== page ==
In addition, the skills of young wing resources to replace Zaychev, such as Yuri Romano (born 1997), Daniele Labia (born 1999), and Alessandro Micheletto (born 2001), were also on the rise, so Zaychev would not be able to play as a main player in the world 안전놀이터 championship. Prediction was possible to some extent. However, it took a considerable decision to exclude superstar Zaytsev from the roster altogether, beyond simply not using him as a starter. Making such a decision with the burden was not only De Jorge’s declaration of a major generational change, but also a way to reveal his firm trust in young wing resources.

In the end, the director’s bold decision paid off. The three young men of Micheletto, Labia, and Romano played an active role throughout the tournament, leading Italy to win. Italy’s move brought back Wallace de Souza (born 1987), who announced his retirement from the national team, and left Bruno Rezende (born 1986) a considerable amount of playing time, but Brazil, which finished in third place, and the main gun bar in a tight schedule. Toj Kurek (born 1988) drew more attention after revealing his fitness problems and being compared to Poland, who collapsed in the final.

3. The hidden card that made the superstar ‘variable’ that became a ‘constant’
In order to find out the secret of Italy’s victory, of course, you need to look closely at the final match. Two stars played a decisive role in the World Championship final between Italy and Poland on September 11 in Katowice, Poland. As always, one played a big role as a ‘constant’ of the team, and the other appeared at an unexpected timing and acted as a ‘variable’, bringing the flow of the game.

The player who became a ‘constant’ was Italian setter and captain Simone Gianelli. Gianelli, who is considered one of the best setters in the world along with Mika Christensen (USA) and Antoine Brizard (France), performed outstandingly throughout the tournament. He led his team to the championship by fully demonstrating his strengths, such as sharp serve from his unique step, exquisite single-handed pass, and surprise pass feint. It was the final, which was held in the opponent’s country, challenging the championship for the first time in 24 years, but Gianelli did not shrink at all. Rather, he boasted a performance that can be considered his best performance in the tournament.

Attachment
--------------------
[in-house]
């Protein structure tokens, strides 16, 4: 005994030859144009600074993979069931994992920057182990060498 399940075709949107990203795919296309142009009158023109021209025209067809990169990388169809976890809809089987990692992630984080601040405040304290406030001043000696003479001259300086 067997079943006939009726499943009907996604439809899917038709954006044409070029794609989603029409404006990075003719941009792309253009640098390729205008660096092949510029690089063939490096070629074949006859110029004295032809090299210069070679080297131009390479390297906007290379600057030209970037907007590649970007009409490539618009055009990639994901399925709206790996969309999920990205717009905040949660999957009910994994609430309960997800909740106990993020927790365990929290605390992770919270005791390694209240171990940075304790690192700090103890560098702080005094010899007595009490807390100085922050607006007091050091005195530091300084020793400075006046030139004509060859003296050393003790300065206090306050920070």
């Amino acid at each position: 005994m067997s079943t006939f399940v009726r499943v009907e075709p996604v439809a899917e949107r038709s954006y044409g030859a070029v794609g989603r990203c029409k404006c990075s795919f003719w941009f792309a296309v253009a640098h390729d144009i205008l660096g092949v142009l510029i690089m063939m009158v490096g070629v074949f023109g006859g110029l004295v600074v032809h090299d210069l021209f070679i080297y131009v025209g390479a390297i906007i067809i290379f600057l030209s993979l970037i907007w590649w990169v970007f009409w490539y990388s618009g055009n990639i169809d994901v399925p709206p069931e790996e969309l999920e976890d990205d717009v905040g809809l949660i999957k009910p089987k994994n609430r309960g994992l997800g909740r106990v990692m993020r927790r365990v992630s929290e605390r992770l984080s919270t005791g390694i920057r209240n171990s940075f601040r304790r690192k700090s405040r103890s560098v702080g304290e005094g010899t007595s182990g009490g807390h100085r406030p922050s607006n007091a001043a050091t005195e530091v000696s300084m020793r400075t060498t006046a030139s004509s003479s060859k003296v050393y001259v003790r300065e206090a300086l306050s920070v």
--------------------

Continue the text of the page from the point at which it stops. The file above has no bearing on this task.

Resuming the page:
Gianelli took advantage of the wing resources of Micheletto, Labia, and Romano, as well as middle blockers such as Gianluca Gallasi and Simone Anzani, and played the game leisurely. He went on to directly participate in the attack, complicating the heads of opponent blockers. In addition to his pass paint, he also succeeded in bold open attacks several times, further diversifying the team’s offensive options when he was in the front line. On this day, Gianelli became Italy’s leading scorer, scoring 5 points only through attack.

The serve was also sharp. In particular, the 2nd set was the white rice. Including two aces, he used a series of sharp serves that shook Poland’s receiving line. In a situation where Poland lost the first set, he had to bring the second set with his own skills. Gianelli, who served as Italy’s ‘constant’ throughout the tournament, confirmed that his time had come by winning MVP and Best 7 Setter categories.

If Gianelli played the role of ‘constant’ well, the player who created ‘variable’ was middle blocker Roberto Russo. Italy was ahead of Poland in most positions during the first and second sets of the final, but not in the middle blocker. Poland’s Matteus Wieniek-Jakub Kohanowski duo continued to play strong serves and sharp fast attacks, and continued to compete with Italy’s Galasi-Anjani duo. Coach De Jorge appointed Rousseau, who had been used as a replacement resource for Galassi in the 1st and 2nd sets, as the starter from the 3rd set to make a difference, and this choice was a hit.

Russo brought the flow of the third set, which was fierce with consecutive goals, to Italy. With Italy leading 17-15, Rousseau made a 18-15, 3-point lead with a swift attack. Rousseau did not stop there. He roared as he immediately intercepted Bieniek’s fast attack with a well-timed block. Rousseau, who was put in to strengthen the middle blocker position, succeeded in his own fast attack and blocked the opponent’s middle blocker’s fast attack with blocking, which was a perfect tactical success.

Russo’s performance had a great impact on the team atmosphere beyond tactical success. Italy, who took a 4-point lead thanks to Russo’s performance, managed a more leisurely game and won the third set 25-18, driving momentum and winning the fourth set to lift the championship trophy. Rousseau caused a big crack in the central confrontation between the two teams, which was tense, and became a ‘variable’ in the victory. ‘Constant’ Gianelli and ‘Variable’ Rousseau marked the final point in Italy’s long journey to the top.